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Palestinians to UAE, Saudi, Bahrain: We are not hungry

Palestinian worshipers pray near the Dome of the Rock mosque in Al-Aqsa Mosque compound in Jerusalem al-Quds on the first Friday prayers of the Muslim holy month of Ramadan on May 18, 2018. (Photo by AFP)

Palestinians have launched a campaign with the hashtag “We are not hungry” on the social media, calling for the boycott of Iftar or the fast-breaking meals offered by the UAE at al-Aqsa mosque in protest at the policies of some Persian Gulf Arab states.

The United Arab Emirates offers Iftar meals to the worshipers at al-Aqsa mosque annually during the Islamic holy month of Ramadan, but this year it was met with Palestinian rejection.

Palestinian activists in Jerusalem al-Quds attributed their rejection to the stance of some Persian Gulf Arab states, including the UAE, Bahrain and Saudi Arabia, towards the Palestinian cause and their complicity with the Israeli regime, citing the participation of Bahraini and Emirati teams in the 101st Giro d'Italia cycling competition which kicked off in Israel.

Earlier this month, the Palestinian Olympic Committee (POC) said the participation of Bahrain and the UAE in the race is a “disgrace”.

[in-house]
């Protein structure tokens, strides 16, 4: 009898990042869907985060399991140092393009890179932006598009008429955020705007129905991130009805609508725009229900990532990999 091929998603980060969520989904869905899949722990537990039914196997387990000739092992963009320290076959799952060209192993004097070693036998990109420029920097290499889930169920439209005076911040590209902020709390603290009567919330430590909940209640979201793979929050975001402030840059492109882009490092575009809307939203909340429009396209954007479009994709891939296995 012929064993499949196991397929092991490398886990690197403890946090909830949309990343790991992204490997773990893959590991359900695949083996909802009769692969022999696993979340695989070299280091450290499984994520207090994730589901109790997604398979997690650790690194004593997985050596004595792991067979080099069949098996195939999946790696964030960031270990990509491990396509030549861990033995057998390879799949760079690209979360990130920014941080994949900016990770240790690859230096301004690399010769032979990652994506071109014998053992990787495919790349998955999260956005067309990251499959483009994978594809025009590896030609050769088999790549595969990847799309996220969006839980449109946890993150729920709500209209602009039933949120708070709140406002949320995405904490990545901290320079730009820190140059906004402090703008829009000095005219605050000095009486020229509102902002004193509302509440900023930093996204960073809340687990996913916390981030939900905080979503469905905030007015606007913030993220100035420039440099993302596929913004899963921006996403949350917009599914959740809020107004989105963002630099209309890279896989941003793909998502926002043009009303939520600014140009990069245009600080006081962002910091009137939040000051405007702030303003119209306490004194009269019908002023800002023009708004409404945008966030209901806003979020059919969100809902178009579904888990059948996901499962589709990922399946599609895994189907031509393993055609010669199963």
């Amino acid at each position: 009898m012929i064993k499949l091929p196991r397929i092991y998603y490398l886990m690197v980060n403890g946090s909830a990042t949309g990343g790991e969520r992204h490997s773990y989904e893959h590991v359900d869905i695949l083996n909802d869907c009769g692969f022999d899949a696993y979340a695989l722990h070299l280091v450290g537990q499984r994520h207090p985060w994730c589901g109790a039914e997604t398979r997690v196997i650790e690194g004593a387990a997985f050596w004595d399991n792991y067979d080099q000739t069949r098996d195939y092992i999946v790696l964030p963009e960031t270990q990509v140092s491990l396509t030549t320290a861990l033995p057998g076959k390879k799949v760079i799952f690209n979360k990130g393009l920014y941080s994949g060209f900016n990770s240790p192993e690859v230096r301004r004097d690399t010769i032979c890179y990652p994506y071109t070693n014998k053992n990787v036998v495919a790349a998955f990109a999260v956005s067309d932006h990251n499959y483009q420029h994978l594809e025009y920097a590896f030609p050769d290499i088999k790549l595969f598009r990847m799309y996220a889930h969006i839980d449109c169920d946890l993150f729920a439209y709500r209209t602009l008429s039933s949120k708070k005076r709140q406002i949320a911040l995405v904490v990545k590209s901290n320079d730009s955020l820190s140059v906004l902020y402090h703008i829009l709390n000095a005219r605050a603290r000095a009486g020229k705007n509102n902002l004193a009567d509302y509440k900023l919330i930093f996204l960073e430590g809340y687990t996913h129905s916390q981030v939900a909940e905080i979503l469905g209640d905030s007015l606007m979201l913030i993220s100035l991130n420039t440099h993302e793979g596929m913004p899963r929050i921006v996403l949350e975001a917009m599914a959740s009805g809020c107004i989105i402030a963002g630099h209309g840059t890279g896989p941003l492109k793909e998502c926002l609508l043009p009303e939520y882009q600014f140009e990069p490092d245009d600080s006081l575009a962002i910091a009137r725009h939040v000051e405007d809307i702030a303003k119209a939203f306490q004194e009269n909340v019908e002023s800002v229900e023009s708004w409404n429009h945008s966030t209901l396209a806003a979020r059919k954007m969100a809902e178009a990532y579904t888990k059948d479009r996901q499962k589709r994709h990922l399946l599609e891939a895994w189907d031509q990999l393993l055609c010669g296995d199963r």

The competition took place just kilometers away from the besieged Gaza Strip where Israeli forces killed scores of Palestinians during the "Great March of Return" protests, which began on March 30 and climaxed on May 15, coinciding with the 70th anniversary of Nakba Day (Day of Catastrophe), when Israel was created.

Amnesty International UK had also condemned the launch of the race right next to East Jerusalem al-Quds where Palestinians regularly face house demolitions, illegal settlement building and restrictions of movement.

The entire Jerusalem al-Quds is currently under Israel’s control, while the regime also claims the city’s eastern part, which hosts the third holiest Muslim site.

The city has been designated as “occupied” under international law since the 1967 Arab War, which Palestinians want as the capital of their future state.

Arab states, especially those in the Persian Gulf, have traditionally been depicting themselves as Israel’s enemies and supporters of the Palestinian cause against Tel Aviv’s occupation of the Palestinian territories.

However, there have been numerous reports and public statements indicating covert ties between the Arab governments and Israel.

The Associated Press recently revealed that Israeli PM Benjamin Netanyahu met with the UAE and Bahraini ambassadors to the US in March, shedding further light on quiet ties between Tel Aviv and certain Arab states.

Netanyahu frequently boasts of growing, discreet cooperation with some Arab countries. Though he doesn’t identify them by name, they’ve long been believed to be Persian Gulf states such as the UAE and Saudi Arabia.

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